Consider a multilayer perceptron (MLP) with fully connected layers and data pairs , where is the label of . Given input data point , the output of the MLP is computed via the forward pass:
is a nonlinear activation function. Without loss of generality, Eq. (1) does not have bias parameters. Otherwise, bias can be included in the weight matrix
, and vectoris appended with an additional homogeneous coordinate of value one. For ease of presentation, we assume constant layer size, i.e., , for . Define the weight vector consisting of all weight parameters concatenated together as , where and vec is the operator vectorizing matrices.
Given a loss function, which measures the misfit between the network output and the true label, we define as the total loss of the MLP with respect to the weight vector . Note is a function of the weights .
Definition 1 ((Generalized) Gauss-Newton Hessian)
Let be the Hessian of the loss function , and be a block diagonal matrix with being the block,. Let be the Jacobian of with respect to the weights , and be the vertical concatenation of all . The (generalized) Gauss-Newton Hessian (GNH) matrix associated with the total loss with respect to the weights is defined as
The GNH matrix is closely related to the Hessian matrix and, importantly, it is always (symmetric) positive semi-definite when the loss function is convex in ( is positive semi-definite), a useful property in many applications. For several standard choices of the loss function, the GNH matrix is mathematically equivalent to the Fisher matrix as used in the natural gradient method. The GNH matrix is also equivalent to the Hessian matrix of a particular approximation of constructed by replacing with its first-order approximation with respect to the weights [martens16].
This paper is concerned with fast entry-wise evaluation of the GNH matrix. Such an algorithmic primitive can be used in constructing approximations of the GNH matrix for solving linear systems and eigenvalue problems, which are useful for training and analyzing neural networks [byrd-e11, martens16, bottou-nocedal18, o2019inexact]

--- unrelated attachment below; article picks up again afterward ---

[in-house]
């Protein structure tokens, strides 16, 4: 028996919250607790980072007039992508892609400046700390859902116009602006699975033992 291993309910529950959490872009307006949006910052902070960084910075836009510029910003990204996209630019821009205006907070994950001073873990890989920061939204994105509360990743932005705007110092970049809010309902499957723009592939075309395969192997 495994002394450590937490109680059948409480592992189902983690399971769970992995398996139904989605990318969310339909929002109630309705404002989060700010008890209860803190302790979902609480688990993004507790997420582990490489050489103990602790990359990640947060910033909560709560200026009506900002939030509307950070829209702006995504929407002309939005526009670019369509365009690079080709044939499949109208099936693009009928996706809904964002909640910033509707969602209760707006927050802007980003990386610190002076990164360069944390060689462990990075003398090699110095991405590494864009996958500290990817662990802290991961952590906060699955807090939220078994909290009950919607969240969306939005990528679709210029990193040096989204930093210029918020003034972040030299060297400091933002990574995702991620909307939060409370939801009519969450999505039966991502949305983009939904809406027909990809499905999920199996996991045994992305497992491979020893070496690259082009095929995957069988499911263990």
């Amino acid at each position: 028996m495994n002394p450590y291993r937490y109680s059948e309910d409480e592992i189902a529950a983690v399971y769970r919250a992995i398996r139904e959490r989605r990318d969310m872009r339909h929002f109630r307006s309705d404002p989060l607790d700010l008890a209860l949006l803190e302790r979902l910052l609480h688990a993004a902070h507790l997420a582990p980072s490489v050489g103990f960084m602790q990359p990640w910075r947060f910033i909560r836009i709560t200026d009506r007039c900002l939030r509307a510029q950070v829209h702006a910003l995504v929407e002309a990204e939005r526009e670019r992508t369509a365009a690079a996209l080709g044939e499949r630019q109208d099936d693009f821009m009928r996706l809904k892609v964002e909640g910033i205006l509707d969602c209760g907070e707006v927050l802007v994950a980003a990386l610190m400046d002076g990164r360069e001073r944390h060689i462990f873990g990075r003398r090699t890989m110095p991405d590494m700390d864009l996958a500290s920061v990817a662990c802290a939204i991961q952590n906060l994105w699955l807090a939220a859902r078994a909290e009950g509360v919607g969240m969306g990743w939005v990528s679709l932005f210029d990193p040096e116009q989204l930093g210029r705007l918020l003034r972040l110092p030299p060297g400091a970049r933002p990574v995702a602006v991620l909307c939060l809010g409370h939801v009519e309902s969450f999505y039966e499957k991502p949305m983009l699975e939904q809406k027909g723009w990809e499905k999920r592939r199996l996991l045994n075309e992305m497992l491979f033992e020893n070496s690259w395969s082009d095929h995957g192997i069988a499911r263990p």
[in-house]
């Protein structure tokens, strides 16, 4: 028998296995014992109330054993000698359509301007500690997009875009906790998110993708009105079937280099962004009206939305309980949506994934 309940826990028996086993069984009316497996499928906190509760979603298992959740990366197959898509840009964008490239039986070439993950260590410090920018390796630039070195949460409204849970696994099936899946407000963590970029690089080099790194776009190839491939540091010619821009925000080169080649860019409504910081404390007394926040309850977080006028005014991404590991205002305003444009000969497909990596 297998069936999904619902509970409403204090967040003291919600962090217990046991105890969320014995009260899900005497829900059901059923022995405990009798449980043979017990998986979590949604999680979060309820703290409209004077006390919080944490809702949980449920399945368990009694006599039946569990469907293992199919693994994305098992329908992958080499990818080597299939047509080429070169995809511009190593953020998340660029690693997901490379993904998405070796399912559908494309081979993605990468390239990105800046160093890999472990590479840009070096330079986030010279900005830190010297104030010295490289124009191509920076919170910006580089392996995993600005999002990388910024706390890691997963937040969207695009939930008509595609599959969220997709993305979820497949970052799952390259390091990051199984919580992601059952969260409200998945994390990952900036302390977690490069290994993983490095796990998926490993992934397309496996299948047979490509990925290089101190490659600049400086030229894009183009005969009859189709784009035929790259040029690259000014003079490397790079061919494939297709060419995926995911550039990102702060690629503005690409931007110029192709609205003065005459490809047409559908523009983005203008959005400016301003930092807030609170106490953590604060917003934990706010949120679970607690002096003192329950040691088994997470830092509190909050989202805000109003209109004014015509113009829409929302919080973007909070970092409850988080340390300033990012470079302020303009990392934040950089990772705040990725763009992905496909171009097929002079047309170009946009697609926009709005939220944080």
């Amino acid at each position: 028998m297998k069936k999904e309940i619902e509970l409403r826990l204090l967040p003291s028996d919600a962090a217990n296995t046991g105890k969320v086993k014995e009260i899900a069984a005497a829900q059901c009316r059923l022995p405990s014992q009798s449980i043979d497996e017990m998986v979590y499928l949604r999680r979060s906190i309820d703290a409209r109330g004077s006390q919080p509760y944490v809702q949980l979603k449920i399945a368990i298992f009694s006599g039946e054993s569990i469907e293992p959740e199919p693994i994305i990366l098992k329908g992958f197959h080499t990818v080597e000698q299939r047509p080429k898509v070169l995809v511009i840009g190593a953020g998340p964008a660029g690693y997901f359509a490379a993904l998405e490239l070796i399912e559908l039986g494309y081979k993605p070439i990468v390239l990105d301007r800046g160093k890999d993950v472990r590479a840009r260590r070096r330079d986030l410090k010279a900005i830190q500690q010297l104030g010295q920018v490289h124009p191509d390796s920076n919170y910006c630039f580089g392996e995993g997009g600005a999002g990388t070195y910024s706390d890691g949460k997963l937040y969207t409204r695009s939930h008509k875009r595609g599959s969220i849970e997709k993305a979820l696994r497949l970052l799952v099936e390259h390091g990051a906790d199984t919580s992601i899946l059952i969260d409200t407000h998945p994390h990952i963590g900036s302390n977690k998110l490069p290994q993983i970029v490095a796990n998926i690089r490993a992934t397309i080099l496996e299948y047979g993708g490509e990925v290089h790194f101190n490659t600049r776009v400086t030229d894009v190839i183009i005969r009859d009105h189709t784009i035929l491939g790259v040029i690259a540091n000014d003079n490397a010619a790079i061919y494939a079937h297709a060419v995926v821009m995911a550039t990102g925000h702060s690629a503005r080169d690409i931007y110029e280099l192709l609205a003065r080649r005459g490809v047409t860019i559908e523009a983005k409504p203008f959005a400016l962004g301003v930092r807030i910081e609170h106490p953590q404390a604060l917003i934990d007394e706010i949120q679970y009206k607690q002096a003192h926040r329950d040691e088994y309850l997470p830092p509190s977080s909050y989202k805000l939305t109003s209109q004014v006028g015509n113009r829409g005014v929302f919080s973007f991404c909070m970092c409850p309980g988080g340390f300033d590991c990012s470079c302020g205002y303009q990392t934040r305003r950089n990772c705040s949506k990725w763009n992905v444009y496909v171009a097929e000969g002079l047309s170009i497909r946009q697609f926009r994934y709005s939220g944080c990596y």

, for selecting training data to minimize the inference variance[cohn94]
, for estimating learning rates[lecun-bottou98], for network pruning [hassibi-stork93], for robust training [yao2018hessian], for probabilistic inference [hennequin-e14], for designing fast solvers [carmon-duchi18, triburaneni-jordan18, gower-roux-bach17] and so on.
1.1 Previous work
We classify related work into two groups. One group avoids entry-wise evaluation of the GNH matrix and relies on the matrix-vector multiplication (matvec) with the Hessian or the GNH that is matrix-free[martens2010deep, martens2011learning, martens16]
. For example, the matrix-free matvec can be used to construct low-rank approximations of the GNH matrix through the randomized singular value decomposition (RSVD)[halko-martinsson-tropp11], but the numerical rank may not be small [keutzer-e17, dinh-bengio-e17]. Other examples are the following: [dauphin-bengio-e14] introduces a low-rank approximation using the Lanczos algorithm to tackle saddle points; [leroux-e08] maintains a low-rank approximation of the inverse of the Hessian based on rank-one updates at each optimization step; [gower-roux-bach17] uses a quasi-Newton-like construction of the low-rank approximation; [ye-zhang-luo17, mahoney16] study the convergence of stochastic Newton methods combined with a randomized low-rank approximation; [yao2018hessian] uses a matrix-free method with only the layers near the output layer.
The other group of methods are based on evaluating or approximating entries on or close to the diagonal of the GNH matrix [lafond-bottou17]. For example, [zhang-socher-e17] introduces a recursive fast algorithm to construct block-diagonal approximations. As another example, [grosse-martens15, martens16] introduce the K-FAC algorithm, which is based on an entry-wise approximation of the Fisher matrix (mathematically equivalent to the GNH for several standard choices of the loss function). The Fisher matrix is given by , where is the gradient evaluated for the training point , and is sampled from the network’s predictive distribution . In practice, an extra step of block-diagonal approximation or block-tridiagonal approximation is used for fast inversion purpose. The method has been tested within optimization frameworks on modern supercomputers and has been shown to perform well [osawa-yokota-satoshi-e18]. However, the sampling in the K-FAC algorithm converges slowly, and block-diagonal approximations do not account for off-diagonal information.
In this paper, we introduce a fast algorithm for entry-wise evaluation of the GNH matrix , i.e., computing
where and are two canonical bases. With the fast evaluation, we propose the hierarchical-matrix (-matrix) approximation [bebendorf08, hackbusch15] of the GNH matrix for the MLP network, which has applications in autoencoders, long-short memory networks, and is often used to study the potential of second-order training methods. Notice if the matrix-free matvec is used to evaluate , the computational cost would be .
Our fast algorithm includes a precomputation step and a sampling step, which reduces the cost to work (independent of ), where is the output dimension of the network. Specifically, suppose the network employs the mean squared loss ( is the identity), and therefore, the GNH matrix is , where is the Jacobian of the network output with respect to the weights. Then